Previous studies conducted in East Africa to assess meat and dairy value chain actors’ observance of good practices indicate that sanitation, temperature control, infrastructure and equipment, and personal hygiene practices, are often absent or insufficiently applied [4, 6]. Meat and dairy and value chains do not employ qualified personnel and awareness among food business operators regarding food standards is low, while key infrastructure (e.g., roads, collection centres) is not conducive to ensuring that ASF products are safe and of high quality. At governmental level, there is a lack of structures to ensure compliance with food safety standards, such as appropriate legislations, government food inspection organisations that can investigate value chain actors, laboratory capacity to perform monitoring and verification of the actual microbiological status of food products put on the market, and lack of resources along the chain with food business operators or governments [4, 9, 10].

This study focuses on Ethiopia, recognising that milk and meat value chains play an important role in the economy, and provide food, employment and livelihood opportunities for the population [11,12,13,14]. Several studies have investigated microbiological and hygiene practices in Ethiopia; these studies, however, have primarily been researcher-led and have focused on assessing the microbial quality of food and/or related drivers of food safety and quality [11, 13,14,15,16,17,18,19,20]. To the best of our knowledge, the food handling and hygiene practices of meat and milk value chain actors in Ethiopia has not been explored through participatory stakeholder-led studies. This is noteworthy given that the success of policies and intervention strategies aimed at enhancing food safety and quality hinges on understanding value chain actors’ perceptions of the challenges to realising food safety and quality and incorporating their voices in the narratives and discourses shaping policy and intervention [9, 10].

This paper examines the food handling and hygiene practices of milk and meat value chain actors in Addis Ababa city and its surrounding areas in Ethiopia using a participatory visual research method known as Photovoice, complemented by participant observation of hygiene and food handling practices, as well as facilities. This research approach enables us to engage value chain actors in exploring the challenges faced in ensuring food safety and quality and in the collection of data that can underpin the design of solutions that contribute to improving the safety and quality of ASF products produced, traded and consumed in Ethiopia. Moreover, it allows us to contribute to the literature by addressing the current paucity of participant-led research related to food safety and quality.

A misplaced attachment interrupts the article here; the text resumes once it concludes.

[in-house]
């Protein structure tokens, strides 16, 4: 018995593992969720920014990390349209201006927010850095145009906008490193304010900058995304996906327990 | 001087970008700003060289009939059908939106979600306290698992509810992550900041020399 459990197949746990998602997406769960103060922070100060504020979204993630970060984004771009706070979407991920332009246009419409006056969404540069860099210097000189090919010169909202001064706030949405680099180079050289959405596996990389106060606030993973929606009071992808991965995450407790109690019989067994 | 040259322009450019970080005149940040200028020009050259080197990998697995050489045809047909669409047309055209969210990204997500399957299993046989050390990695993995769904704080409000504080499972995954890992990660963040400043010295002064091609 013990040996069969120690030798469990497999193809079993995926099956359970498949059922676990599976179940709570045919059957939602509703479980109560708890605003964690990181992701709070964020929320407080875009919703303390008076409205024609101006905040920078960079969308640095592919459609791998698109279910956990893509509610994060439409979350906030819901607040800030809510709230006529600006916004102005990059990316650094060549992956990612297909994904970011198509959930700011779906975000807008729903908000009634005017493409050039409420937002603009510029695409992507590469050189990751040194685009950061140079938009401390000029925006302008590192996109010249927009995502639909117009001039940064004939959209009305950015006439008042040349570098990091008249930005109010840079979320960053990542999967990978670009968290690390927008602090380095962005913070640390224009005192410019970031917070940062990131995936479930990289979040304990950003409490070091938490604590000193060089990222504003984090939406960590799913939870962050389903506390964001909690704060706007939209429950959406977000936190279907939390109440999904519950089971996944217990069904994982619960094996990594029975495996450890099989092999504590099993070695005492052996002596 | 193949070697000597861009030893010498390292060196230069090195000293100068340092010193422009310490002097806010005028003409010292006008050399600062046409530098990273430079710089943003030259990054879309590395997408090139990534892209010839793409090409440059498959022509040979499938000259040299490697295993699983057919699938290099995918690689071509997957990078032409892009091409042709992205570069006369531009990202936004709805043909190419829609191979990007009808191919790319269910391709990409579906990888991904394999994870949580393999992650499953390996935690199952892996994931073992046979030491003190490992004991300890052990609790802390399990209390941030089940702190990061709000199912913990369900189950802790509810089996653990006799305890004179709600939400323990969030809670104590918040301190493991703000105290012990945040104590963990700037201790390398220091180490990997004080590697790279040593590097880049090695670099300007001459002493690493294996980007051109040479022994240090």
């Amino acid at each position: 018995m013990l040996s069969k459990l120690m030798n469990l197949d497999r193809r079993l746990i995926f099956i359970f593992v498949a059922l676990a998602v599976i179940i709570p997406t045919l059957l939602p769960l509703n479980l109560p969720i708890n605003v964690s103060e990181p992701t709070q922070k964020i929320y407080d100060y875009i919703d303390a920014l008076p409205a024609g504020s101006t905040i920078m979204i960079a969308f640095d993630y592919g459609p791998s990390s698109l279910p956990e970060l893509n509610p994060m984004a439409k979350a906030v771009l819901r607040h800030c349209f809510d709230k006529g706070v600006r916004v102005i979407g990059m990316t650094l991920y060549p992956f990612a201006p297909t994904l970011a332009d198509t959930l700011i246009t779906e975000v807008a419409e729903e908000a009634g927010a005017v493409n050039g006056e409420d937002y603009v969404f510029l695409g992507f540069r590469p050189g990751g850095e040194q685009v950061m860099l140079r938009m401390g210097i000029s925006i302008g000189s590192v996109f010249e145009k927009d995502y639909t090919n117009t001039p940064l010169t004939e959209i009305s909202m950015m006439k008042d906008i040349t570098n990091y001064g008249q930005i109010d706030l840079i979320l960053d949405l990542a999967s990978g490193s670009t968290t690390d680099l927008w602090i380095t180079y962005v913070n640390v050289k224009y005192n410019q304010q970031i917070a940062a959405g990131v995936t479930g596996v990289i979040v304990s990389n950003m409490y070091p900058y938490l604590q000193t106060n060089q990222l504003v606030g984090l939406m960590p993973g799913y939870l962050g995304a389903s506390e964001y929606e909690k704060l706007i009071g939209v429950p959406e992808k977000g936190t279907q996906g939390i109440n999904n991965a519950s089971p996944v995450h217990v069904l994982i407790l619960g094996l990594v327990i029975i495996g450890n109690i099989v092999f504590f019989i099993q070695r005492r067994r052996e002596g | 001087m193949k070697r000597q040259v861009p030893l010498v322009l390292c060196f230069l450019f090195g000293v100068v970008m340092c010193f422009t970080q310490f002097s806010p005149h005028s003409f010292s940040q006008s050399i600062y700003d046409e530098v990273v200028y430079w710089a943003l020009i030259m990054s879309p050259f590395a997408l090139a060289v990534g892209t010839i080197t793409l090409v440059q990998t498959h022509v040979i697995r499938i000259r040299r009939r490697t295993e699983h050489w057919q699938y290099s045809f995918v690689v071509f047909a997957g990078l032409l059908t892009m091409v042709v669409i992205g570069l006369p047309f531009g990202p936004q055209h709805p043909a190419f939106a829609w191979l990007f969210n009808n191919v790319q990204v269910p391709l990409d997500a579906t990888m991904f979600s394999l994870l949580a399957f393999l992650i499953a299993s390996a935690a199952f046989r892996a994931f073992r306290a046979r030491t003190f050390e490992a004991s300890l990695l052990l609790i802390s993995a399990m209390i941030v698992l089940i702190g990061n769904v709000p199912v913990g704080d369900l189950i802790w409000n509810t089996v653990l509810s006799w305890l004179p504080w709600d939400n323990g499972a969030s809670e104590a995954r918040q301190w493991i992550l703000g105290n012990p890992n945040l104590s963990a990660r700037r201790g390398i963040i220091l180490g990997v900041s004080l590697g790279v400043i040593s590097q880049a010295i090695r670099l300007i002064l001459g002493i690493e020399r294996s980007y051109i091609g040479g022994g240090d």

Study area

This research was conducted as part of the Ethiopia Control of Bovine Tuberculosis Strategies (ETHICOBOTS) project which aimed to build a scientific base for exploring control of bovine tuberculosis (bTB) in dairy systems in Ethiopia. The research was undertaken in Kaliti, a sub-city of Addis Ababa, and in Holeta in the Oromia region of Ethiopia, between April and May 2021. The study areas were selected due to a number of reasons. In addition to being part of the study area for the ETHICOBOTS project, the areas were recognised as being important centres of production for milk traded and consumed in the urban areas of Addis Ababa, the capital city of Ethiopia [13, 21]. The areas also represented the dominant dairy farming systems and were deemed reflective of milk and meat quality challenges faced by actors participating in the milk and meat value chains across Ethiopia [21,22,23]. Finally, the areas provided an interesting context reflective of the rapid urbanisation occurring in Ethiopia which has led to increased demand for ASF, providing livelihood opportunities for dairy farmers and value chain actors, but has also leading to food safety and quality challenges in milk and meat value chains in Ethiopia [13, 21, 23]. The study area is particularly relevant to lots of other low- and middle-income countries that are undergoing rapid development and experiencing changes in their food production systems.